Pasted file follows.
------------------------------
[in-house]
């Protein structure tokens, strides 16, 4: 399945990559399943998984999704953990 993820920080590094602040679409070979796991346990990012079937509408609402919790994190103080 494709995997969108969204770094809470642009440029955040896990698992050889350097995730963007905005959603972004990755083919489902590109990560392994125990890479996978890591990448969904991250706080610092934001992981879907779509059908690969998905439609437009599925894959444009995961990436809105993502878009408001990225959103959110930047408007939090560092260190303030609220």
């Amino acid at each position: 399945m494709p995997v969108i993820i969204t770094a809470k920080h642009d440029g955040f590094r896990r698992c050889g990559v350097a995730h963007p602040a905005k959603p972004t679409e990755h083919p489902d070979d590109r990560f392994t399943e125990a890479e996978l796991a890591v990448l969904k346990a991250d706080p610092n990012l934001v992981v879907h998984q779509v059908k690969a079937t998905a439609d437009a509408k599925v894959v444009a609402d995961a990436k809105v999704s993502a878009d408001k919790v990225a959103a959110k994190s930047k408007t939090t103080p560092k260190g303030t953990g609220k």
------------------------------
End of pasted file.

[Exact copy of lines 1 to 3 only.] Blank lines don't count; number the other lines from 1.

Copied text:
[in-house]
């Protein structure tokens, strides 16, 4: 399945990559399943998984999704953990 993820920080590094602040679409070979796991346990990012079937509408609402919790994190103080 494709995997969108969204770094809470642009440029955040896990698992050889350097995730963007905005959603972004990755083919489902590109990560392994125990890479996978890591990448969904991250706080610092934001992981879907779509059908690969998905439609437009599925894959444009995961990436809105993502878009408001990225959103959110930047408007939090560092260190303030609220």
């Amino acid at each position: 399945m494709p995997v969108i993820i969204t770094a809470k920080h642009d440029g955040f590094r896990r698992c050889g990559v350097a995730h963007p602040a905005k959603p972004t679409e990755h083919p489902d070979d590109r990560f392994t399943e125990a890479e996978l796991a890591v990448l969904k346990a991250d706080p610092n990012l934001v992981v879907h998984q779509v059908k690969a079937t998905a439609d437009a509408k599925v894959v444009a609402d995961a990436k809105v999704s993502a878009d408001k919790v990225a959103a959110k994190s930047k408007t939090t103080p560092k260190g303030t953990g609220k």